Is a Short Sale the Right Choice for Your North Hills Real Estate?

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Over the last few years, many North Hills homeowners with distressed properties have opted for a short sale as opposed to a foreclosure. Red Blue Realty offers this tip sheet to help you understand why short selling is a better choice for those who qualify.

In recent years, many North Hills real estate owners who could no longer pay their monthly mortgages performed a short sale of their home, rather than have it go into foreclosure. A short sale occurs when a property is sold and the lender agrees to accept less money than is actually owed on the property.

But why would someone try to short sell their home? Isn’t it easier just to let the home go into foreclosure and walk away? For those who qualify, a successful short sale is much more preferable than a foreclosure -- for many, it’s making the best out of a bad situation.

Who Should Consider a Short Sale
To qualify for a short sale on North Hills real estate, the seller must meet the following requirements: (1) The value of the mortgage is higher than the current value of the home; (2) the home is at risk for default due to hardship; and (3) the seller’s hardship must be legitimate (bankruptcy, death, divorce, medical emergency, unemployment, and so on).

Basically, if the home owner is paying for an overpriced mortgage on an “underwater” property that they can’t afford, then the bank might agree to a short sale because it is often cheaper than a foreclosure.

An Example of a Short Sale
Six years ago, John Doe decided to purchase one of the many North Hills homes for sale. John and his lender agreed on a $400,000 mortgage, but soon afterwards the housing bubble burst. John’s recently purchased home is now only worth $300,000.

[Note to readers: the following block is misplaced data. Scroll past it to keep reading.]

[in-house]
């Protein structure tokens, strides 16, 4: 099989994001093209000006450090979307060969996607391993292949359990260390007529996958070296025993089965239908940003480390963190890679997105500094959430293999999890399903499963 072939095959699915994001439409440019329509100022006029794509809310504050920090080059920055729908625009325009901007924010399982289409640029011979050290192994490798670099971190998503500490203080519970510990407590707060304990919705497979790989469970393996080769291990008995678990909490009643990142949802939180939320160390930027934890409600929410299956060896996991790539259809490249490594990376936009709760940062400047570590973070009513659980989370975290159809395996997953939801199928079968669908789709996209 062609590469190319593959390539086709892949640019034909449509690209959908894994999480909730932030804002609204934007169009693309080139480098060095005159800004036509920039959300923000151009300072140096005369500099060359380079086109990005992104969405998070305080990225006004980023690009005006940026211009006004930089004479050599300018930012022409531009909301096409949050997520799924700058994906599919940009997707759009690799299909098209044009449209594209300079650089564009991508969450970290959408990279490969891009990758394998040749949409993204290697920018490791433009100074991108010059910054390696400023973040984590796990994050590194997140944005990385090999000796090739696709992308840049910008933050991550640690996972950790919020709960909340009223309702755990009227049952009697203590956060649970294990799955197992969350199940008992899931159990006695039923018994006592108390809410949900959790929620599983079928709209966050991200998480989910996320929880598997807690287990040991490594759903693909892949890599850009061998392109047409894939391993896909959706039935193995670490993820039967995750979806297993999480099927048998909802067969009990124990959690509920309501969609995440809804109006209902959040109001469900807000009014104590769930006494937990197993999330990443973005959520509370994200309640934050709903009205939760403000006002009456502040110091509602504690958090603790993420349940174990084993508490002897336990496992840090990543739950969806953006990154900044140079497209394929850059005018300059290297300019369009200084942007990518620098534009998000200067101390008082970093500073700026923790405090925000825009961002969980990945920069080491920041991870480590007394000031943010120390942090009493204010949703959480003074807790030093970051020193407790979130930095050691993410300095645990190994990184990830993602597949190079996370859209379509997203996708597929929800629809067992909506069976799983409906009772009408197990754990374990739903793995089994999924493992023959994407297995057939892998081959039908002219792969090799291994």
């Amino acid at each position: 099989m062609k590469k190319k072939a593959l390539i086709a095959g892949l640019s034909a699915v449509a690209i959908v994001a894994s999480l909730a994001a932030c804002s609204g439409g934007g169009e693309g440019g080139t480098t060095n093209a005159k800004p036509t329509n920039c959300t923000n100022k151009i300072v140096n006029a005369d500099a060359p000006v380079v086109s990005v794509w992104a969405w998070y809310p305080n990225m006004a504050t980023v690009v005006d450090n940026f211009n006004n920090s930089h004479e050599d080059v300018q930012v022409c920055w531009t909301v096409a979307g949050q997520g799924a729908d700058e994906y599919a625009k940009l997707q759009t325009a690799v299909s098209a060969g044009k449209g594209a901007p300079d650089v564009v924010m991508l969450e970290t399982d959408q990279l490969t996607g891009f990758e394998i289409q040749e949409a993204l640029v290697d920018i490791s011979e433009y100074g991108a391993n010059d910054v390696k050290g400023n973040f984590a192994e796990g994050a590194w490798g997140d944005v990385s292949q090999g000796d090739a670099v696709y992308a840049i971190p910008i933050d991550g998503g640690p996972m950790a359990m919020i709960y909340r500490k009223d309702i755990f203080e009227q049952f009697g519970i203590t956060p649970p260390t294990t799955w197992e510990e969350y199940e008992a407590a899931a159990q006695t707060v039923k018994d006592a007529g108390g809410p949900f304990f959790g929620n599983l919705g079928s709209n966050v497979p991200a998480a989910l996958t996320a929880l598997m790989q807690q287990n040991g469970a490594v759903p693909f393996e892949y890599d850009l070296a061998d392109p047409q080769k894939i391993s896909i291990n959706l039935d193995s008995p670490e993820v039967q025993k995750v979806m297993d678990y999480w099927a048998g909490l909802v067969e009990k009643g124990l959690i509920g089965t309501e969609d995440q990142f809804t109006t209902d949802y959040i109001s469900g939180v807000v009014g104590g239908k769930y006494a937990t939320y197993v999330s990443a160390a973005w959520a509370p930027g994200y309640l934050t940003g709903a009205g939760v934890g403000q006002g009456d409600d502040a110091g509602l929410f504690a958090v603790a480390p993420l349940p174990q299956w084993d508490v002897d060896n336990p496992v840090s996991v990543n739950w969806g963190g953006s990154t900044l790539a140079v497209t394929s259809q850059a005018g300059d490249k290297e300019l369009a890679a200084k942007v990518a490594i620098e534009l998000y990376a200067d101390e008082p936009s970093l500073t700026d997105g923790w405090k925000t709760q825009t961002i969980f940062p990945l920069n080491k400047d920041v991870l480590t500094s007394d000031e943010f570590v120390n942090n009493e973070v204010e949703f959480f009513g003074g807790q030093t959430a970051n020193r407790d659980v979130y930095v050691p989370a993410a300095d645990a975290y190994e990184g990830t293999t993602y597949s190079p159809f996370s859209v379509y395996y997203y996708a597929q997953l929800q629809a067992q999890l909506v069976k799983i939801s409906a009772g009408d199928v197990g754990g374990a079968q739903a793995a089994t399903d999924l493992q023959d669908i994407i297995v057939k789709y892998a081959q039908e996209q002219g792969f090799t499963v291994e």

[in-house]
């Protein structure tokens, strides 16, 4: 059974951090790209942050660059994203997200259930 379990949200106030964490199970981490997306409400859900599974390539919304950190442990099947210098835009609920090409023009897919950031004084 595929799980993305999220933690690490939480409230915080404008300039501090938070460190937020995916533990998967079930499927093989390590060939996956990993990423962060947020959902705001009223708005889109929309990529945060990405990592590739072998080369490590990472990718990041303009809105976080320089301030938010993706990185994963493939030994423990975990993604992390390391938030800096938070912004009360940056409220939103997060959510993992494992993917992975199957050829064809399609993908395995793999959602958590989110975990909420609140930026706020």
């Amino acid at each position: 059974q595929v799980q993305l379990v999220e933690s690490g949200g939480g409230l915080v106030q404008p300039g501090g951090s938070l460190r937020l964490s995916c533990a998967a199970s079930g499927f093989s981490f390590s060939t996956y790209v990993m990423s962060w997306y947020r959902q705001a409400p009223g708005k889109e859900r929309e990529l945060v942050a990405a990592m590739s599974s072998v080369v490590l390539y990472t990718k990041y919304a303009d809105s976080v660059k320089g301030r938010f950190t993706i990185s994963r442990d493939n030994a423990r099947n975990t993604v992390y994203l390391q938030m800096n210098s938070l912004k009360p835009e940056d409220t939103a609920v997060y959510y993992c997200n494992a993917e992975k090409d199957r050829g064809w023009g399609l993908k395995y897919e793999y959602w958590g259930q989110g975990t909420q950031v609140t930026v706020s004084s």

John decides to try and wait it out for a few years, but the value of his home only recovers to $350,000. In 2012, John has a death in the family and then loses his job. He realizes that he can no longer afford to pay the $400,000 mortgage on his home worth $350,000.

John hires a specialized North Hills real estate agent and then approaches his lender with an offer to short sell his home for $350,000. After many negotiations and a lot of paperwork, the lender agrees to the short sale, and John is off the hook for the $50,000 difference.

With the short sale, John has effectively made the best of a bad situation.

Benefits of a Short Sale
There are three main benefits of a short sale: (1) It arguably hurts credit less than a foreclosure; (2) it allows the seller to buy a new home sooner than a foreclosure; and (3) it comes at little to no cost to the seller.

While there is some debate regarding distressed North Hills homes for sale, it is generally agreed that the credit impact of a short sale is preferable to that of a foreclosure. In the past, short sales were only allowed after several mortgage payments were missed, and this delinquency resulted in damaged credit.

Nowadays, however, many more lenders are allowing short sales before any mortgage payments are missed -- effectively cutting the problem off at the pass, thereby minimizing damage to the seller’s credit report.

Another great benefit of a short sale is that the seller is often able to purchase another home within 1 to 3 years. This is greatly preferable to a foreclosure, which stays on a credit report for 7 years.

Lastly, a successful short sale will cost the seller little to nothing. The lender is required to cover all selling expenses such as title insurance, attorney fees, and agent commissions. In addition, any home repairs and renovations will often be covered by the buyer.

Potential Pitfalls of a Short Sale
One of the biggest potential pitfalls of a short sale is when the home is successfully sold for less, and yet the lender still attempts to collect on the difference through a deficiency judgment.

For illustration purposes, let’s say that John did a short sale on his home with the $400,000 for $350,000. If John has bad legal representation, his lender could attempt to get the last $50,000 from him by means of a deficiency judgment.

Luckily though, California recently passed a law -- known as SB 931, effective January 1, 2011 -- that protects sellers from deficiency notices on their first mortgages. For those with a second mortgage, however, the law does not stop a second lender from issuing a deficiency judgment. In addition to these issues of deficiency, there are also tax consequences to consider when performing a short sale.

It’s easy to see that this stuff can get complicated fast. North Hills real estate owners who are considering a short sale need to contact Red Blue Realty today for professional guidance and support.

Email: Contact (at) redbluerealty (dot) com
Phone Number: 1 - (855) 66-RBREALTY or 1- (855) 667-2732

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Christopher Rosiak
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